the diode resistance in CE mode is given by.c current through base. AC equivalent circuit (r e model) of transistor in CE mode: Transistor in C-E Diode equivalent AC equivalent circuit (re model) iB v BE iC vCE iB vBE iE βiB iC vCE 25 mV βI B vBE iB iC βiB βre iE vCE Since I E ≅ β I B . all the currents are considered such that they flow into the transistor.c Emitter resistance and is given by the d.Transistor Amplifiers 25 mV IE where I E is re = called a. we get. the above circuit can be Transistor simplified as follows. Where I B is the d. Analysis of a single stage CE amplifier using r e model : β re = 25 mV IB +VCC Single stage CE amplifier R1 RC CC iO CB ic is vs iB R2 RE RL vo CE The ac equivalent circuit using the r e model is as follows. Therefore. As a matter of standardisation. The directions of the currents shown in the circuits here may not be the actual directions in which the currents flow. is iB βre ic βiB io Page 13 of 23 vs R v . re = .c emitter current. from equation 1. β r e is also called as r in(base) . Transistor io is vs R1 R2 iB ic βiB RC RL βre vo iE AC equivalent circuit (re model) for the single stage CE amplifier Replacing R 1 ⎟⎢ R 2 by R B and R C ⎟⎢ R L by R ac .

v o = i o × (R C ⎟⎢ R L ) Therefore. i s × (R 1⎟⎟ R 2⎟⎟ β re ) is Therefore.. Output impedance (Z O ) or r o (stage) : in(base) = β re We know that Also. input current. v o . Aυ = − (RC || RL ) re 3 Page 14 of 23 . 1. i.e.i C × (R C ⎟⎢ R L ).e. output voltage and output current respectively for a single stage CE amplifier as shown in the circuit.e. the output voltage is given by. Av = βi b × (R C⎟⎟ R L ) ib × βre . and i O be the input voltage. Input impedance (Z i ) or r in(stage) : v Zi = s is We know that Zi = Also. v o = .Let v s . 1 i. v o = . A v= vo vs Aυ = − i c × (R C || R L ) i b × β re ∴ But i C = β i b. i s. Voltage Gain (A v ): The general equation for the Voltage gain of the amplifier is where. Z i = (R 1 ⎟⎢ R 2 ⎟⎢β r e ) Input impedance at the base is Z 2. Since i o ≅ i c. ZO Zo = vo io RL = i o × (R C⎟⎟ iO ) 2 i. v s = i s × (R 1 ⎟⎢ R 2 ⎟⎢β r e ). we get. Also. v o and v s are the input and the output voltages respectively. Z O = (R C ⎟⎢ R L ) 3. The input signal voltage can also be expressed as v s = i B × β r e Substituting the values of output voltage and signal voltage.i o × (R C ⎟⎢ R L ).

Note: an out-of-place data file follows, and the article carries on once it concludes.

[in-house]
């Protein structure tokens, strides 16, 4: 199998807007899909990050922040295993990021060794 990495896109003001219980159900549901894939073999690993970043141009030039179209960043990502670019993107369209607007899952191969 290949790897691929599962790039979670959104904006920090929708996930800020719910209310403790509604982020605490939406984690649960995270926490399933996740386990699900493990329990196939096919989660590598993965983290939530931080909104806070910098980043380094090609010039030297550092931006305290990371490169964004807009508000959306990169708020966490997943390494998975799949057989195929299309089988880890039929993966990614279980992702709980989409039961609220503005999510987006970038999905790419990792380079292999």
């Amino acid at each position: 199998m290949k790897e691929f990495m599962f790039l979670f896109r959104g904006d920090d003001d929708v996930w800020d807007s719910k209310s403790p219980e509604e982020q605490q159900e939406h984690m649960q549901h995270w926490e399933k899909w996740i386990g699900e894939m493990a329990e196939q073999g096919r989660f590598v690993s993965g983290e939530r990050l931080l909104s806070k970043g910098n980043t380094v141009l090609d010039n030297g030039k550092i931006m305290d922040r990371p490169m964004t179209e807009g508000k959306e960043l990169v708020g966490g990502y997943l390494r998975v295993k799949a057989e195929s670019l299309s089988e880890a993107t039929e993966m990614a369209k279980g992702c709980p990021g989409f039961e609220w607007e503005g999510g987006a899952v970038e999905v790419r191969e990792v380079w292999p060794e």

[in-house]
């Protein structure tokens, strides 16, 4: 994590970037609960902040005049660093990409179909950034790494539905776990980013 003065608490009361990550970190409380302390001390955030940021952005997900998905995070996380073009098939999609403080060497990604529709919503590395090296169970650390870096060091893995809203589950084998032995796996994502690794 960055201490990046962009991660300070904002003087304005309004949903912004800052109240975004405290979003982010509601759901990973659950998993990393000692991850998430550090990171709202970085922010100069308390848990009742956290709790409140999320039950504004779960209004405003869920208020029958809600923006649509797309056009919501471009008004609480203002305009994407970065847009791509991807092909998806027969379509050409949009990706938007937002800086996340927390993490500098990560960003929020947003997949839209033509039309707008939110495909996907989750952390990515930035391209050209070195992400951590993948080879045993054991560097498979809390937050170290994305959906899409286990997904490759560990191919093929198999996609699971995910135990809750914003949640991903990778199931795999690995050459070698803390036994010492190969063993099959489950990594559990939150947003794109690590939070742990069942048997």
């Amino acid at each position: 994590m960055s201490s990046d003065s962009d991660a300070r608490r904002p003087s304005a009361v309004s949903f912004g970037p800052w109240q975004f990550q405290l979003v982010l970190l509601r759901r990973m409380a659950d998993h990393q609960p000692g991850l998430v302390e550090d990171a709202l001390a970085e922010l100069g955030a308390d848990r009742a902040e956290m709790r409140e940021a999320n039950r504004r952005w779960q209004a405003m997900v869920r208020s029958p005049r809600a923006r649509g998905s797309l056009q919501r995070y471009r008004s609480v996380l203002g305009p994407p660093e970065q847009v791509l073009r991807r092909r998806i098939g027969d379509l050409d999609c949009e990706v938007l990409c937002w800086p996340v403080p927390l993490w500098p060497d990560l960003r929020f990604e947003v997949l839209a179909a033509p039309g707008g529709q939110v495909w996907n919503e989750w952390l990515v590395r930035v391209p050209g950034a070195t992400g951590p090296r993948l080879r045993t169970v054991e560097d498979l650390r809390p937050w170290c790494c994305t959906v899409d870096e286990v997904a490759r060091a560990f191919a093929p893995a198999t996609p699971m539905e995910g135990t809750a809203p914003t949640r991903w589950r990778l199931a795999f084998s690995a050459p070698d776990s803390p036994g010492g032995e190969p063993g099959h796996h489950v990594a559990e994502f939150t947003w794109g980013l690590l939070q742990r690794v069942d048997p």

The frequency of a single stage CE amplifier is shown in the fig. The gain decreases both at low and at high frequencies. These are called cutoff frequencies. C C and C E ) introduce considerable reactance to the applied signal. 4 ∗∗ Ai = iC =β iB If the biasing resistance RB is much greater than βre. Power Gain (A p ): It is the product of voltage gain and the current gain.e. It falls when the frequency is below f 1 or above f 2 . Hence. i. is ≅ iB. e ∴ 5 Frequency response of a single stage CE amplifier: It is the plot of gain of the amplifier for various values of applied frequency. This reduces Page 15 of 23 . neglecting the current through RB. Ai = io is Since i o ≅ i c and i s ≅ i B ∗∗ the current gain is given by. Low frequency response: At low frequencies the reactance of the capacitor is considerable. 1. iS iB βre RB 5. Low Frequency. High Frequency and Mid Frequency response. Gain Amax Ap = β RC RL ( ) r Amax 2 3dB MF Band Width LF f1 f2 HF f (Hz) The response of the amplifier is studied under three conditions namely. A p = A v × A i . Current Gain (A i ): The current gain of an amplifier is given by.Transistor Amplifiers 4. It is observed that the gain is not constant at all the frequencies. all the capacitors (C B . The gain remains more or less constant over a certain range of frequencies.